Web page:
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The Lesson of Glen Mason and Tim Brewster

I told myself that, same as the last two seasons, I would take a week or two to cool off after a long, stressful, yet quite enjoyable season before wading back in and posting something. But with all the "Fire Gardy" talk both here on Twinkie Town and (more so) elsewhere, I have to step in and remind everyone of recent Gophers Football history, specifically the lesson of Glen Mason and Tim Brewster. So, with the risk of potentially ticking off even more of you by going from one hot button topic (Gardy) to another (Brewster), I take you back to December 2007 after the jump...

On December 29, 2007, the Minnesota Gophers football team capped off a ho-hum 6-6 regular season with a 44-41 loss to Texas Tech in the Insight Bowl. It wasn't the loss that was so disappointing so much as a craptacular meltdown, as the Gophers blew a 38-7 lead, resulting in the biggest comeback in major college bowl history. After two days of constant criticism and really ugly comments across the blogosphere, head coach Glen Mason was fired on New Year's Eve. I distinctly remember sitting at my parents house that evening, having a heated argument with my Dad about the firing. His general point was, Glen Mason has brought this team down to mediocrity, he's had his chance (9 years), and it's time for him to go. While I understood the reaction, I disagreed. Before Mason arrived in 1997, Jim Wacker (remember him?) led the Gophers to a horrendous 16-39 record and zero bowl appearances in five seasons. The Gophers had returned to the lower third of the Big Ten standings, and things looked bleak. Enter Glen Mason, and after coming thisclose to beating #1 Penn State in Happy Valley in 1997, in his third season the Gophers began a stretch of 7 bowls in 8 years, peaking with a 10-3 season.

But it wasn't so much the repeated bowl appearances (more than all previous Gopher coaches combined to that point), it was the fact that under Mason the Gophers football team had an identity. With future NFL running backs like Marion Barber and Laurence Maroney, and offensive linemen like Ben Hamilton and Greg Eslinger, the Gophers could run the ball on anyone, at any time. And if you were a top five team (Ohio State, Penn State) at home, you had to watch out against the Gophers. Even though they came up short of a Rose Bowl berth every year behind the likes of Michigan or Ohio State, you always knew if the Gophers could catch a few breaks there was a shot at a Big Ten title. In short, Mason had turned around a program that had gone a combined 113-150-2 over the previous 25 seasons under five head coaches.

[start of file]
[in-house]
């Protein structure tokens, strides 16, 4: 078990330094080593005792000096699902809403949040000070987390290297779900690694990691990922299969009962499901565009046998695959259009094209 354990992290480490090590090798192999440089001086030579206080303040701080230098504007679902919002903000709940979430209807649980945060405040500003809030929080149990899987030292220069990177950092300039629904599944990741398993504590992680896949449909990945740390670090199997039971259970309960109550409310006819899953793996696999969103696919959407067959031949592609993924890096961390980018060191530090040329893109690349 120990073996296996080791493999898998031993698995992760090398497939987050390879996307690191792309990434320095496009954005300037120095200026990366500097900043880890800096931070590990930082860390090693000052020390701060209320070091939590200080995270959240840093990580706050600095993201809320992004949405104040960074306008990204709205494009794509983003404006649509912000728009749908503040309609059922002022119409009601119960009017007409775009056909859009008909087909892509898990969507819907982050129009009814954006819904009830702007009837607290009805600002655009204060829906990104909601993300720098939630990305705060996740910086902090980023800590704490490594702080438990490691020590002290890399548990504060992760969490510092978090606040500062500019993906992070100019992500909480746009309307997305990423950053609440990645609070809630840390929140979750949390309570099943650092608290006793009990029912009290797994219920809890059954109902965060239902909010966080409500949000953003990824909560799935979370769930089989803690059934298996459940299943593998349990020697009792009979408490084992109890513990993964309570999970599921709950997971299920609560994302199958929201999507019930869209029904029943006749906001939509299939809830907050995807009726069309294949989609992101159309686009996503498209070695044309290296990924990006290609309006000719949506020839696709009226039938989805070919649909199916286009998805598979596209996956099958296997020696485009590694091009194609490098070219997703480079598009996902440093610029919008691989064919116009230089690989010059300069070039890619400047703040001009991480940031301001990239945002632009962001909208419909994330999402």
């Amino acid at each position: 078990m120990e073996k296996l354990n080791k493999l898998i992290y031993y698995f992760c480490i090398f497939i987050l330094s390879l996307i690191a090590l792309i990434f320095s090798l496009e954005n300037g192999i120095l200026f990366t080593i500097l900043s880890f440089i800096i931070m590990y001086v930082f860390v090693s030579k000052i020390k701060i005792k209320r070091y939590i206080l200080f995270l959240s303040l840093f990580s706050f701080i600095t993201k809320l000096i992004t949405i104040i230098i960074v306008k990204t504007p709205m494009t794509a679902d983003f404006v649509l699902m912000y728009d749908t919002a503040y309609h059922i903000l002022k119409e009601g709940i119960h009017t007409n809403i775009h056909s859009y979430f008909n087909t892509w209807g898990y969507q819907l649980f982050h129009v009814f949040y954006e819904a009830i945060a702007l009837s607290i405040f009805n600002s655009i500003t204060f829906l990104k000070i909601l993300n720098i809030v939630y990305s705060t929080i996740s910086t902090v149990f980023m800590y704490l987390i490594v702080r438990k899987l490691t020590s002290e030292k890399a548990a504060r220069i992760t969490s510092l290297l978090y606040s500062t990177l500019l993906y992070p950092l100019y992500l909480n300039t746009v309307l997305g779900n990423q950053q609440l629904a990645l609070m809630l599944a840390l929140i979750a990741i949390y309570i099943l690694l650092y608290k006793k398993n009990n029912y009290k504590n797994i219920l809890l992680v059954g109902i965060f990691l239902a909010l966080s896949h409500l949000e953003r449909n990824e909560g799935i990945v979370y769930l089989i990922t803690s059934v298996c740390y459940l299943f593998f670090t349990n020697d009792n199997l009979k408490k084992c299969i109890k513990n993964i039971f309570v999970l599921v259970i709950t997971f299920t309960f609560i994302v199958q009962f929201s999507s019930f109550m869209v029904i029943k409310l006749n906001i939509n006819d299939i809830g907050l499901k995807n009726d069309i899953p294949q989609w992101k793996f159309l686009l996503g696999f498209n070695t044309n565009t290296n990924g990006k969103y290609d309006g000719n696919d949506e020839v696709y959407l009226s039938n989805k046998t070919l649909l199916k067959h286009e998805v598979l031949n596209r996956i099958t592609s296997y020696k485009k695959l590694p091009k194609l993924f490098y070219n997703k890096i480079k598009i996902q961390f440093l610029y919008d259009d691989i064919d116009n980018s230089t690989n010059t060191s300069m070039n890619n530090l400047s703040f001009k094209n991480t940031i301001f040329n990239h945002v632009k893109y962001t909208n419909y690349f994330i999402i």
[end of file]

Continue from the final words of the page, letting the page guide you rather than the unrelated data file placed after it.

But I digress, so the Gophers had a few successful, but still second tier seasons. What does this have to do with the current situation with the Twins and Ron Gardenhire? Simple. My argument at the time was that Glen Mason had taken a bottom tier Gophers football program, and raised them to a level where they were consistently pumping out NFL draft picks, smashing the football down opposing defense's throats, and ultimately finishing in the top half of the conference. You don't throw away that kind of program-wide turnaround because of a blown lead in a bowl game, because there's a very good chance that under the next guy the program will revert right back to where it was before Mason. And unfortunately that's exactly where the Gophers now reside under Tim Brewster's reign.

Before Ron Gardenhire became the Twins manager in 2002, the Twins were in the midst of a decade-long funk (one produced by small payrolls to be sure, but a funk nonetheless), during which they posted a combined 703-848 record and zero playoff appearances under manager Tom Kelly. Upon taking the helm, Gardy has proceeded to lead the Twins to a combined 803-656 record and six playoff appearances in nine seasons. Yes, Gardy was helped a great deal by great draft picks (Joe Mauer, Johan Santana) and trades (A.J. Pierzynski for Joe Nathan, Francisco Liriano and Boof Bonser), but with generally low payrolls, Gardy and the front office had drafted a plan that would consistently keep the team at or near the top of the division, with a chance to make some noise in the playoffs. And just as Glen Mason's Gophers would always fall a game or two short of the Rose Bowl, Gardy's Twins teams have had similar problems in the postseason. No need to remind anyone here of that fact. But the bottom line is that you don't average 89 wins a year over nine years, nor do you make the playoffs six out of nine seasons by accident. And before you clamor for a change in leadership, remember that success can turn into garbage very quickly, regardless of the kind of talent a team may have. Just ask the Pittsburgh Pirates, after losing Jim Leyland, or the Baltimore Orioles after Pat Gillick and Davey Johnson. Me, I'd rather examine the root causes (as far as one can without being in the dugout or clubhouse) of recent playoff woes, and address those with a few signings, trades, or perhaps a bench coach rather than firing the manager. Because in the end, I can't argue with the overall results and way the team has performed under Ron Gardenhire. And until someone can point to specific reasons that Gardy will never win in the postseason, I'd rather take my chances with a known quantity rather than potentially hire another Tim Brewster.